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Re: gcc compile-time performance
- From: Daniel Berlin <dberlin at dberlin dot org>
- To: Dara Hazeghi <dhazeghi at pacbell dot net>
- Cc: Neil Booth <neil at daikokuya dot demon dot co dot uk>, Andi Kleen <ak at suse dot de>,<gcc at gcc dot gnu dot org>
- Date: Fri, 17 May 2002 12:01:33 -0400 (EDT)
- Subject: Re: gcc compile-time performance
On Fri, 17 May 2002, Dara Hazeghi wrote:
> On Thursday 16 May 2002 12:09 pm, Neil Booth wrote:
> > Andi Kleen wrote:-
> > > I guess the only way to avoid such things in the future would be to track
> > > the compiler performance of mainline (similar to how the performance of
> > > the resulting code is tracked at http://www.suse.de/~aj/SPEC/index.html).
> > > Then it would be obvious which changes caused bad performance
> > > regressions.
> > I suspect that might be a good idea.
> I think the next problem would be to determine what is and isn't a relevant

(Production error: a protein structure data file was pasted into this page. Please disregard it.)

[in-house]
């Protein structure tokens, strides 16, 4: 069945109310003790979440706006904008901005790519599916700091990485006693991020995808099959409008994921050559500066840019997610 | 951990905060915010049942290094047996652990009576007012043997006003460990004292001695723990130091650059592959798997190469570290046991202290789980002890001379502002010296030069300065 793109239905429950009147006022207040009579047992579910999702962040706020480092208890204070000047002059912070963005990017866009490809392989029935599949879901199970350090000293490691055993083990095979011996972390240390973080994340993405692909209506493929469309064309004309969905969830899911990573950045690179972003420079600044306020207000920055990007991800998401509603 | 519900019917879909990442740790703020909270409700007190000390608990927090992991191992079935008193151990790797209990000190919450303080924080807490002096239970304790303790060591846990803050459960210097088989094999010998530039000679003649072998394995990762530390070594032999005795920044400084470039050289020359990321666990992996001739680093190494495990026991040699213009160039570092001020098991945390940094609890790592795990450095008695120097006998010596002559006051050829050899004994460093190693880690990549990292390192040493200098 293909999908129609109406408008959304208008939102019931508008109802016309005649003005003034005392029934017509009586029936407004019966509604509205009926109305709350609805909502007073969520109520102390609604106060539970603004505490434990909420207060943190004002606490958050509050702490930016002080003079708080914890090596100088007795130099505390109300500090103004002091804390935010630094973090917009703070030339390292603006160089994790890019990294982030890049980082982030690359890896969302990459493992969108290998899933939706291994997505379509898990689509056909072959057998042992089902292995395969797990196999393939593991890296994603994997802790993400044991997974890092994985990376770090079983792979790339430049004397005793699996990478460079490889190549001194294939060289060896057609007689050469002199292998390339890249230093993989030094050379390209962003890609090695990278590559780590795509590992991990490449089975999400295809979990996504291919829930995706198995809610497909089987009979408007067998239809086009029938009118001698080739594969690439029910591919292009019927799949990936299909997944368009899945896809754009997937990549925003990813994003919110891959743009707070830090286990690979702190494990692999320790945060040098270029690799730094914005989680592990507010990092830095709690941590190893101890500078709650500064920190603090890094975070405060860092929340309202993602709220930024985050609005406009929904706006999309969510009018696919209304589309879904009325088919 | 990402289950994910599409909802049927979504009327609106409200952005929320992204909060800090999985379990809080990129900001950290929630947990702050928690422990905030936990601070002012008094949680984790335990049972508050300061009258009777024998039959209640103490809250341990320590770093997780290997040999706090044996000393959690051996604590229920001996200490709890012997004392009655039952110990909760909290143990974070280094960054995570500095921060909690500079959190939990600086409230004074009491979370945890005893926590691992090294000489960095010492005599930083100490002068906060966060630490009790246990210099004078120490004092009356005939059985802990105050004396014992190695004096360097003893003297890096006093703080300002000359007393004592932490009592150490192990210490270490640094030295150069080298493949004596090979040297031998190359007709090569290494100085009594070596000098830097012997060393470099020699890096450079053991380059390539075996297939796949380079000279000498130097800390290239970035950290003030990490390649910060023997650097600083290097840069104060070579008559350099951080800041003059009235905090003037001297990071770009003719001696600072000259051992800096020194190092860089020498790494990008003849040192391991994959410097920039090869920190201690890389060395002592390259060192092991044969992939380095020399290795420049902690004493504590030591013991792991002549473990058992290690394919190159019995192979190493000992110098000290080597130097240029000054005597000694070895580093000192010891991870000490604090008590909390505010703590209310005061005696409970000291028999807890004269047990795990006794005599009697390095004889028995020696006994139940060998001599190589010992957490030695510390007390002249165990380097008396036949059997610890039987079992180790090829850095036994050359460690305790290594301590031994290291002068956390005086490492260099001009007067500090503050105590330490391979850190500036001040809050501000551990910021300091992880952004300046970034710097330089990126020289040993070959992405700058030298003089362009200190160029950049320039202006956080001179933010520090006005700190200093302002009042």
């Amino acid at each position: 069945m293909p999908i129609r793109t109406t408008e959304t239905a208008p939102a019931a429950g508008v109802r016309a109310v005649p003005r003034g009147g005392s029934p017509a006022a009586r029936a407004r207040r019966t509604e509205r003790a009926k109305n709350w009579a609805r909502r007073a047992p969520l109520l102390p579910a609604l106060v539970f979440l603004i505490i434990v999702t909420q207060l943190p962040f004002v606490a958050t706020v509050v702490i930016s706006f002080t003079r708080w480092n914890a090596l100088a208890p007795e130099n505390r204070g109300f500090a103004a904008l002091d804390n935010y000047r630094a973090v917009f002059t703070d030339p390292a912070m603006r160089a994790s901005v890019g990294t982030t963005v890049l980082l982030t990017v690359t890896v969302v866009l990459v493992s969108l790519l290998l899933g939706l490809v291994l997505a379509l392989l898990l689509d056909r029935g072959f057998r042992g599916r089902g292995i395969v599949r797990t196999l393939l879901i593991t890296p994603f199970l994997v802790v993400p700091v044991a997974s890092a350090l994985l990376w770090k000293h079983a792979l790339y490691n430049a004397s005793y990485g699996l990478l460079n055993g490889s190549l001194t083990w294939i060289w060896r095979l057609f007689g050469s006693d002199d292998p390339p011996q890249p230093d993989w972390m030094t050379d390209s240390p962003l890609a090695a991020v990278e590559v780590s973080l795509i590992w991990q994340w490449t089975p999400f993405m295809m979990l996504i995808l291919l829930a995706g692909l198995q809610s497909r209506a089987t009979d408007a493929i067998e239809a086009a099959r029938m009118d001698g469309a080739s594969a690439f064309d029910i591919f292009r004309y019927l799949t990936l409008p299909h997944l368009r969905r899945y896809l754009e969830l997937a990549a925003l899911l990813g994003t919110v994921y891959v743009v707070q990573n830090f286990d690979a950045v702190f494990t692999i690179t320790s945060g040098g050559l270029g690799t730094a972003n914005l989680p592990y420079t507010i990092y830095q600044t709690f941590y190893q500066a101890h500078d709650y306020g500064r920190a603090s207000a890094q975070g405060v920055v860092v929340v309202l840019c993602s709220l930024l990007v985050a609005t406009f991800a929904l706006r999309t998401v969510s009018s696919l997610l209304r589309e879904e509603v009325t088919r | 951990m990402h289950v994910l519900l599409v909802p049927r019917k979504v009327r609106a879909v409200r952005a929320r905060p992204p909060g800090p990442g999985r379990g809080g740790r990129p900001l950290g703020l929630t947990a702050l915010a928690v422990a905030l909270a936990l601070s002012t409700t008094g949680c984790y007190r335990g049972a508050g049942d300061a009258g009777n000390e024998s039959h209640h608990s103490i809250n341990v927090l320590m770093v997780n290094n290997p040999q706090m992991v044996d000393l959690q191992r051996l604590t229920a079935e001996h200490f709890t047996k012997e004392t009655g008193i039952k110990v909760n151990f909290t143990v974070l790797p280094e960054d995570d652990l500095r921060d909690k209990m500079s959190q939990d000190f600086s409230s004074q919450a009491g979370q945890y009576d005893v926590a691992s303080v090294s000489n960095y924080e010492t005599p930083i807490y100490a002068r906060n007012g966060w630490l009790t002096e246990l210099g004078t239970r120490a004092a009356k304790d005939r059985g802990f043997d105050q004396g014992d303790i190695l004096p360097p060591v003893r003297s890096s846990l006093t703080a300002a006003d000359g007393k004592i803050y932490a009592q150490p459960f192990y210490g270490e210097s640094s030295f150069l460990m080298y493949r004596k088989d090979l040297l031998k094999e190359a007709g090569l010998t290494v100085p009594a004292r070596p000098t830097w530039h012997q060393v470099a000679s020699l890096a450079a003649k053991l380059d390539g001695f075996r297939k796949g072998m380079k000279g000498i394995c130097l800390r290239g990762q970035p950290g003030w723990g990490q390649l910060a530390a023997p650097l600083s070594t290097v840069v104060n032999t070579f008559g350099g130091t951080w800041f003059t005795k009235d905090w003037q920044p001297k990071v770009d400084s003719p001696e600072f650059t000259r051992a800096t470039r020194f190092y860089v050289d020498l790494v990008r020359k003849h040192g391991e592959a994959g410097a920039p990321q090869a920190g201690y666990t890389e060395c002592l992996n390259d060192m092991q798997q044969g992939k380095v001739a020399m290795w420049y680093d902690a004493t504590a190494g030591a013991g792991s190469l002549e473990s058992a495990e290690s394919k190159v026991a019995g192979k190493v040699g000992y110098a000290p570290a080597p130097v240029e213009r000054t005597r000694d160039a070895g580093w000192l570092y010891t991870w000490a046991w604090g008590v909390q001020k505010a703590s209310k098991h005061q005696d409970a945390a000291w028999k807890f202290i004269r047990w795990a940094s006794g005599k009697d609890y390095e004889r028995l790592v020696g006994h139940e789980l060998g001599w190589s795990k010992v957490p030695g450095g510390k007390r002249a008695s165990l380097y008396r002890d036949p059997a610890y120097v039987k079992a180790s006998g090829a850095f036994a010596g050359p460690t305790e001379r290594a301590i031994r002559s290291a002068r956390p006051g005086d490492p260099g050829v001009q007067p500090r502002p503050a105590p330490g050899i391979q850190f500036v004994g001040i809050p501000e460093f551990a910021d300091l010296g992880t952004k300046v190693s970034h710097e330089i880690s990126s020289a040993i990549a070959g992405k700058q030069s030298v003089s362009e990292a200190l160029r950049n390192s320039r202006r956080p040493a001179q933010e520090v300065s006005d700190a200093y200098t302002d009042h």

> test. Obviously gcc 18.104.22.168 works for testing the C front-end (heck, the SPEC
> folks agree too...). Would it make sense to come up with a bunch of
> "representative" applications for the various front-ends? Alternatively,
> would it make more sense to track the compile time of the SPEC builds
> (shouldn't be too difficult).
> Now the other problem is how to distinguish noise from real compile-time
> performance regressions, as much of the differences in performance up 'til
> now seem to have most likely been a cumulative effect of hundreds of patches
> (I have no data to back this up, just a personal opinion).
I think we actually *do* have data to back this up somewhere.
I also remember Stan Shebs mentioning it at some point (Stan, maybe i'm
misremembering, so if i just attributed something to you that you never
Much like a software project gets a year late one day at a time, gcc has
gotten 5 minutes slower at compiling one second at a time.
> Just thinking out loud...